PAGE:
It's common knowledge that Bank of America (BAC 0.53%) has the worst reputation among banks, an issue that prompted CEO Brian Moynihan to launch a campaign early last year centered on a more "customer-friendly" approach.
No doubt, some of the big bank's higher-profile public-relations missteps have left permanent scars, such as the now-infamous $5-per-month debit card fee -- from which B of A eventually retreated in the face of public outrage.
There have been numerous other bungles, and the latest is one that would tickle the funny bone, if it wasn't quite so unnerving. A freelance writer living in California very recently received a credit card offer from Bank of America -- a not-unusual occurrence, except that the offer was addressed to "Lisa Is A Slut McIntire."
The New York Times story, complete with photos, notes that McIntire was initially quite disturbed by the mailing, noting that she is a "feminist writer on the Internet." However, the printing of her name appeared to be the only weird part of the marketing letter, which was pitching a rewards credit card product. She now believes that the mailing was not a personal affront.
Other well-publicized incidents of customer disservice
Bank of America has been in the news several times lately for its troubling treatment of consumers, episodes that -- in the following cases, at least -- involved errors or questionable decisions made by B of A.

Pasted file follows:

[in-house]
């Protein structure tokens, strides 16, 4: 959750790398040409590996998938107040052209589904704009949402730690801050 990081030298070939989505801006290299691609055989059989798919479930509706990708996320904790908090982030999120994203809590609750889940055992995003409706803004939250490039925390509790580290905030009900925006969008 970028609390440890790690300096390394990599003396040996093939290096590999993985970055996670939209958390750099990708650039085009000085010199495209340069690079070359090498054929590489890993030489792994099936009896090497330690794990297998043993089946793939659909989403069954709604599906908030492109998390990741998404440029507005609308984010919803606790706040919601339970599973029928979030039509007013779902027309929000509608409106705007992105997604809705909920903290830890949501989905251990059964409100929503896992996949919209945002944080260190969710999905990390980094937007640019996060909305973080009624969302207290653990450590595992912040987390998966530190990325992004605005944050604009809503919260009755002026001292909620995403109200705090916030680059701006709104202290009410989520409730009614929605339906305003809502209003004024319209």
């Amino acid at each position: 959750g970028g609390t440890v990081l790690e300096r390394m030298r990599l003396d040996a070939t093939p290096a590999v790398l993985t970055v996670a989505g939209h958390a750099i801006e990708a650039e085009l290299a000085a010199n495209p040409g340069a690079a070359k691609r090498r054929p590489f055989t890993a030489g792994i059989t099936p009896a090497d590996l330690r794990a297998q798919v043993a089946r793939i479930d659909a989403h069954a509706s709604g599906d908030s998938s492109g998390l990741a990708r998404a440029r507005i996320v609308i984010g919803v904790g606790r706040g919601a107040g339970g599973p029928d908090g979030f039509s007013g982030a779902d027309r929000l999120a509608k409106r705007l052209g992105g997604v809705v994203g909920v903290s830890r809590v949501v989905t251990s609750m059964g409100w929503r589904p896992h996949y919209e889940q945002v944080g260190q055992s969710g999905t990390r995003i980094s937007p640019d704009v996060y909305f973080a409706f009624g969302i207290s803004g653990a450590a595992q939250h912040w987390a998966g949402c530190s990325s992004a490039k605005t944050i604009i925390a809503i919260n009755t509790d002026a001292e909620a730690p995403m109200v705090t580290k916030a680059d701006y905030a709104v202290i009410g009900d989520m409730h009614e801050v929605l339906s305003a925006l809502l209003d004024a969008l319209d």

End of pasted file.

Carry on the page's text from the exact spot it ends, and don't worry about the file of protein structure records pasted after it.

Last year, for example, the Los Angeles Times reported that the bank continued to deduct a monthly fee from the account of a deceased man for months after his death, despite having full knowledge of the customer's status.
Last November, a man from B of A's hometown of Charlotte, N.C., sued the bank for bringing on his heart attack -- which he claimed was precipitated by the bank's own negligence. Apparently, B of A lost his mortgage payment, which prompted bank employees to begin calling his home, alleging that he was "in jeopardy of foreclosure." The man had a heart attack while at a branch location, where he was trying to straighten out the whole mess.
The same month, the bank also reached a settlement with the U.S. Department of Housing and Urban Development, on behalf of two women from California and Texas. In that case, Bank of America had refused to refinance the women's mortgage loans, solely because they were on maternity leave. It wasn't an oversight, either: In one case, the plaintiff and her spouse noted that, when the bank was told that its actions were discriminatory, the loan officer actually changed his stated reason for the loan denial.
And, of course, there was the highly entertaining B of A Twitter fail last summer, in the face of an Occupy protest regarding the bank's foreclosure practices. As the original tweet regarding protest artwork outside of Bank of America's Manhattan offices took off, a Bank of America "Help" bot repeatedly tweeted its desire to help each person commenting on the artwork, in obviously canned responses.
Clearly, the credit card incident was a mistake, albeit a very disturbing one, and Bank of America has apparently apologized to McIntire. While some may think the incident has been somewhat blown out of proportion, I don't think it would have been given such attention if not for B of A's rather lousy track record in its treatment of customers. For that, inarguably, the bank has only itself to blame.